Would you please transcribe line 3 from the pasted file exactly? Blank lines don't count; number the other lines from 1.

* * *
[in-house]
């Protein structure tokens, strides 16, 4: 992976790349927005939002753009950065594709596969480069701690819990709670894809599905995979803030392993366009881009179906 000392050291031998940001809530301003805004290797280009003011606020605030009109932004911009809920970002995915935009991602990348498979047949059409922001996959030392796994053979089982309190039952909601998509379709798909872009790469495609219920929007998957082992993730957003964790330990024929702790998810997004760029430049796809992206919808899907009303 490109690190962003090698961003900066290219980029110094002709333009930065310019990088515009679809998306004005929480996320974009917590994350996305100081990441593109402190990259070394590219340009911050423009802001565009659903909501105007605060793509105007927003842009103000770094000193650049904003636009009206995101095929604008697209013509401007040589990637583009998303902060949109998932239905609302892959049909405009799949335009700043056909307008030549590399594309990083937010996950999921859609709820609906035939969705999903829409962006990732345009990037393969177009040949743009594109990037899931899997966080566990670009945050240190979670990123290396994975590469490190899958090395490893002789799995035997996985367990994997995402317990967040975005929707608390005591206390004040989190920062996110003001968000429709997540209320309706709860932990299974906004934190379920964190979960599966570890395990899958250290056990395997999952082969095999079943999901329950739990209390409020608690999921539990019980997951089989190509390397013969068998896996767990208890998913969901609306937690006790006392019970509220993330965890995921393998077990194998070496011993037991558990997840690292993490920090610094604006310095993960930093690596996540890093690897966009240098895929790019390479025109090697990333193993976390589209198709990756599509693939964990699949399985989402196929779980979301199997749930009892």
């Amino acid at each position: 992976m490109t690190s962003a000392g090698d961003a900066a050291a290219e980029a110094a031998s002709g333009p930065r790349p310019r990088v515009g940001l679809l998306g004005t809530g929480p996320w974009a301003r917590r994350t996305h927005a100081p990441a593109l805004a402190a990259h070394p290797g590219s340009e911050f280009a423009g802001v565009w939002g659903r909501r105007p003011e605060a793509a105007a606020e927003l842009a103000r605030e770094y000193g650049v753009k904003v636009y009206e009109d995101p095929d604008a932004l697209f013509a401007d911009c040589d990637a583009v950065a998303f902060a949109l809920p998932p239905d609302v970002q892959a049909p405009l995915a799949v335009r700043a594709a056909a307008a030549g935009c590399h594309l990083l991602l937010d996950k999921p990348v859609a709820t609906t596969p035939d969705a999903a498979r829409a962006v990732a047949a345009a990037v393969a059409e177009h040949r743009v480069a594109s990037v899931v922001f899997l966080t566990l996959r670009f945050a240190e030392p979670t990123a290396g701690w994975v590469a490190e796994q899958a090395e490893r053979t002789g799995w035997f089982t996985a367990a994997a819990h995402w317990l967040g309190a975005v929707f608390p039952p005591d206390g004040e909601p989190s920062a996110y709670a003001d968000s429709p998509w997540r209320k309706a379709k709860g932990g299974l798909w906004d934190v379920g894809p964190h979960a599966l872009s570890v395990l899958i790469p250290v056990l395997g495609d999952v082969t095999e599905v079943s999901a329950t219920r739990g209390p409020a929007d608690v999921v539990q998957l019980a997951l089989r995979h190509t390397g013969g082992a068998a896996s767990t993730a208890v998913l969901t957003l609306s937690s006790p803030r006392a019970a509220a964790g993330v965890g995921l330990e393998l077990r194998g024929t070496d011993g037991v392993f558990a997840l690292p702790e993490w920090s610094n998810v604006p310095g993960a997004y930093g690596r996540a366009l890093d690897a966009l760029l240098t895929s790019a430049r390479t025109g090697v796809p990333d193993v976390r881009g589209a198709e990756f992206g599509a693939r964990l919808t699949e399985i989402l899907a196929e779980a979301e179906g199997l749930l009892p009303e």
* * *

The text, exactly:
């Amino acid at each position: 992976m490109t690190s962003a000392g090698d961003a900066a050291a290219e980029a110094a031998s002709g333009p930065r790349p310019r990088v515009g940001l679809l998306g004005t809530g929480p996320w974009a301003r917590r994350t996305h927005a100081p990441a593109l805004a402190a990259h070394p290797g590219s340009e911050f280009a423009g802001v565009w939002g659903r909501r105007p003011e605060a793509a105007a606020e927003l842009a103000r605030e770094y000193g650049v753009k904003v636009y009206e009109d995101p095929d604008a932004l697209f013509a401007d911009c040589d990637a583009v950065a998303f902060a949109l809920p998932p239905d609302v970002q892959a049909p405009l995915a799949v335009r700043a594709a056909a307008a030549g935009c590399h594309l990083l991602l937010d996950k999921p990348v859609a709820t609906t596969p035939d969705a999903a498979r829409a962006v990732a047949a345009a990037v393969a059409e177009h040949r743009v480069a594109s990037v899931v922001f899997l966080t566990l996959r670009f945050a240190e030392p979670t990123a290396g701690w994975v590469a490190e796994q899958a090395e490893r053979t002789g799995w035997f089982t996985a367990a994997a819990h995402w317990l967040g309190a975005v929707f608390p039952p005591d206390g004040e909601p989190s920062a996110y709670a003001d968000s429709p998509w997540r209320k309706a379709k709860g932990g299974l798909w906004d934190v379920g894809p964190h979960a599966l872009s570890v395990l899958i790469p250290v056990l395997g495609d999952v082969t095999e599905v079943s999901a329950t219920r739990g209390p409020a929007d608690v999921v539990q998957l019980a997951l089989r995979h190509t390397g013969g082992a068998a896996s767990t993730a208890v998913l969901t957003l609306s937690s006790p803030r006392a019970a509220a964790g993330v965890g995921l330990e393998l077990r194998g024929t070496d011993g037991v392993f558990a997840l690292p702790e993490w920090s610094n998810v604006p310095g993960a997004y930093g690596r996540a366009l890093d690897a966009l760029l240098t895929s790019a430049r390479t025109g090697v796809p990333d193993v976390r881009g589209a198709e990756f992206g599509a693939r964990l919808t699949e399985i989402l899907a196929e779980a979301e179906g199997l749930l009892p009303e």